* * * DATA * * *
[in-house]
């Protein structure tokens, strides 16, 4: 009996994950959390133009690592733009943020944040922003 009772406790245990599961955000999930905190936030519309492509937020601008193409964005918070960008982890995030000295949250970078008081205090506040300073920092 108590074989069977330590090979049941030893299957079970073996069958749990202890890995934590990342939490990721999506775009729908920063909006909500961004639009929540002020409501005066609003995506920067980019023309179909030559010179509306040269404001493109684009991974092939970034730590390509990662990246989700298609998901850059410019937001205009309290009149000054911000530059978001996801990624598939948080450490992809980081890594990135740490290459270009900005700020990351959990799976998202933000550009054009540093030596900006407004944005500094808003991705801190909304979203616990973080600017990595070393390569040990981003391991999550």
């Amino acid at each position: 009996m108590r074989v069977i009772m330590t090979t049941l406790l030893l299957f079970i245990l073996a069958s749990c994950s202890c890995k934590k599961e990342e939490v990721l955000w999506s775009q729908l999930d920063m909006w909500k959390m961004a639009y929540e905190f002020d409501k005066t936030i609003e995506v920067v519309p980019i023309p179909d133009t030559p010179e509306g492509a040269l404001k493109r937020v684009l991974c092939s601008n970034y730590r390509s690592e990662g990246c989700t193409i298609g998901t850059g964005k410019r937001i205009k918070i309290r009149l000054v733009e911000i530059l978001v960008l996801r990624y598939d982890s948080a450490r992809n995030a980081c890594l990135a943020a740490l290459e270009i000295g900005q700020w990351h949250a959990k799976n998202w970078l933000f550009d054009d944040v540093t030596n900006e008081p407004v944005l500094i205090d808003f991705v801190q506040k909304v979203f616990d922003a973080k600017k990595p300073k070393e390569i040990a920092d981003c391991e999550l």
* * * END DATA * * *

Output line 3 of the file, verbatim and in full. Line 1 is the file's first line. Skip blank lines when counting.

């Amino acid at each position: 009996m108590r074989v069977i009772m330590t090979t049941l406790l030893l299957f079970i245990l073996a069958s749990c994950s202890c890995k934590k599961e990342e939490v990721l955000w999506s775009q729908l999930d920063m909006w909500k959390m961004a639009y929540e905190f002020d409501k005066t936030i609003e995506v920067v519309p980019i023309p179909d133009t030559p010179e509306g492509a040269l404001k493109r937020v684009l991974c092939s601008n970034y730590r390509s690592e990662g990246c989700t193409i298609g998901t850059g964005k410019r937001i205009k918070i309290r009149l000054v733009e911000i530059l978001v960008l996801r990624y598939d982890s948080a450490r992809n995030a980081c890594l990135a943020a740490l290459e270009i000295g900005q700020w990351h949250a959990k799976n998202w970078l933000f550009d054009d944040v540093t030596n900006e008081p407004v944005l500094i205090d808003f991705v801190q506040k909304v979203f616990d922003a973080k600017k990595p300073k070393e390569i040990a920092d981003c391991e999550l």